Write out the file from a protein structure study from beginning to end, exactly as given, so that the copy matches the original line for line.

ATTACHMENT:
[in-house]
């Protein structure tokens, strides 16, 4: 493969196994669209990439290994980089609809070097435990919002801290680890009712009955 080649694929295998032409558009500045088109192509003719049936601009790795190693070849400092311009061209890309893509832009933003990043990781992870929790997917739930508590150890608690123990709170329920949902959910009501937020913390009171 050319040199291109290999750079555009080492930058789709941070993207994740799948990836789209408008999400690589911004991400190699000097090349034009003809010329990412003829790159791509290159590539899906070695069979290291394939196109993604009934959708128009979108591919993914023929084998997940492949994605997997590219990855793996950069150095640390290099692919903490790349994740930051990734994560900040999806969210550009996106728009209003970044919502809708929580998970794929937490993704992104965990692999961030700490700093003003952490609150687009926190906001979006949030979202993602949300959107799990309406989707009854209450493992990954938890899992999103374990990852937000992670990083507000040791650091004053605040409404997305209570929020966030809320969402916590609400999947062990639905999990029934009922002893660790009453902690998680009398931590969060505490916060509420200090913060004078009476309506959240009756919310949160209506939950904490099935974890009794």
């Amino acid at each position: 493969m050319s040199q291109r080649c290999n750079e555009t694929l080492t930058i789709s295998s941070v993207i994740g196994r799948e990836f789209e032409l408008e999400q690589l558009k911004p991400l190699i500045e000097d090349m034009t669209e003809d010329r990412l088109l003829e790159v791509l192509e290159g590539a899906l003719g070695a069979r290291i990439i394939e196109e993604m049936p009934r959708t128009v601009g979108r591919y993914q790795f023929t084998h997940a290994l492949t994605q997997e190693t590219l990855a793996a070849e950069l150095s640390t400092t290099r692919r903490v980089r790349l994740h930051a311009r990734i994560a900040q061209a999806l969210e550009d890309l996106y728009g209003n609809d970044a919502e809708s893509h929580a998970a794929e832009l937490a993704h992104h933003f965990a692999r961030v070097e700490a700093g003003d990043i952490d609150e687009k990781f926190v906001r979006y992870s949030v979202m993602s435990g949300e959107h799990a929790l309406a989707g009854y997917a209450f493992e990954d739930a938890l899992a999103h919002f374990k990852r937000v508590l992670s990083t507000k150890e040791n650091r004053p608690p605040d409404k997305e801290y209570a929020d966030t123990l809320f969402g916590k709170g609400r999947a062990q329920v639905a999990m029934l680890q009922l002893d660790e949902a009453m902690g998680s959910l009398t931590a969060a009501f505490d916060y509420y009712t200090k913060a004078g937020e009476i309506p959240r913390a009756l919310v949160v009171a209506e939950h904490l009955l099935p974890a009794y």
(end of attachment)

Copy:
[in-house]
């Protein structure tokens, strides 16, 4: 493969196994669209990439290994980089609809070097435990919002801290680890009712009955 080649694929295998032409558009500045088109192509003719049936601009790795190693070849400092311009061209890309893509832009933003990043990781992870929790997917739930508590150890608690123990709170329920949902959910009501937020913390009171 050319040199291109290999750079555009080492930058789709941070993207994740799948990836789209408008999400690589911004991400190699000097090349034009003809010329990412003829790159791509290159590539899906070695069979290291394939196109993604009934959708128009979108591919993914023929084998997940492949994605997997590219990855793996950069150095640390290099692919903490790349994740930051990734994560900040999806969210550009996106728009209003970044919502809708929580998970794929937490993704992104965990692999961030700490700093003003952490609150687009926190906001979006949030979202993602949300959107799990309406989707009854209450493992990954938890899992999103374990990852937000992670990083507000040791650091004053605040409404997305209570929020966030809320969402916590609400999947062990639905999990029934009922002893660790009453902690998680009398931590969060505490916060509420200090913060004078009476309506959240009756919310949160209506939950904490099935974890009794």
């Amino acid at each position: 493969m050319s040199q291109r080649c290999n750079e555009t694929l080492t930058i789709s295998s941070v993207i994740g196994r799948e990836f789209e032409l408008e999400q690589l558009k911004p991400l190699i500045e000097d090349m034009t669209e003809d010329r990412l088109l003829e790159v791509l192509e290159g590539a899906l003719g070695a069979r290291i990439i394939e196109e993604m049936p009934r959708t128009v601009g979108r591919y993914q790795f023929t084998h997940a290994l492949t994605q997997e190693t590219l990855a793996a070849e950069l150095s640390t400092t290099r692919r903490v980089r790349l994740h930051a311009r990734i994560a900040q061209a999806l969210e550009d890309l996106y728009g209003n609809d970044a919502e809708s893509h929580a998970a794929e832009l937490a993704h992104h933003f965990a692999r961030v070097e700490a700093g003003d990043i952490d609150e687009k990781f926190v906001r979006y992870s949030v979202m993602s435990g949300e959107h799990a929790l309406a989707g009854y997917a209450f493992e990954d739930a938890l899992a999103h919002f374990k990852r937000v508590l992670s990083t507000k150890e040791n650091r004053p608690p605040d409404k997305e801290y209570a929020d966030t123990l809320f969402g916590k709170g609400r999947a062990q329920v639905a999990m029934l680890q009922l002893d660790e949902a009453m902690g998680s959910l009398t931590a969060a009501f505490d916060y509420y009712t200090k913060a004078g937020e009476i309506p959240r913390a009756l919310v949160v009171a209506e939950h904490l009955l099935p974890a009794y």